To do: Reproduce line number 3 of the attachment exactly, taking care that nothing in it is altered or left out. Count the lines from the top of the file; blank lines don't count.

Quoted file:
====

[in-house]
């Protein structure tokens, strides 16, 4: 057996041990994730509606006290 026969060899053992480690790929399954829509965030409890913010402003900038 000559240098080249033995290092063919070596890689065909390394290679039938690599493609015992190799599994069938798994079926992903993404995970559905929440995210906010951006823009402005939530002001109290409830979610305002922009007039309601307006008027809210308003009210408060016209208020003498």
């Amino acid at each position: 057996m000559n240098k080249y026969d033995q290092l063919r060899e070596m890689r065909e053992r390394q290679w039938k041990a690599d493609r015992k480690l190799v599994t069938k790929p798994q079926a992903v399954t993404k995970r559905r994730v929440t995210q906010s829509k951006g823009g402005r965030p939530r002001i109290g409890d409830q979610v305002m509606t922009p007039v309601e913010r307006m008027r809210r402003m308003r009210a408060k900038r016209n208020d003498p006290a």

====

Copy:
């Amino acid at each position: 057996m000559n240098k080249y026969d033995q290092l063919r060899e070596m890689r065909e053992r390394q290679w039938k041990a690599d493609r015992k480690l190799v599994t069938k790929p798994q079926a992903v399954t993404k995970r559905r994730v929440t995210q906010s829509k951006g823009g402005r965030p939530r002001i109290g409890d409830q979610v305002m509606t922009p007039v309601e913010r307006m008027r809210r402003m308003r009210a408060k900038r016209n208020d003498p006290a």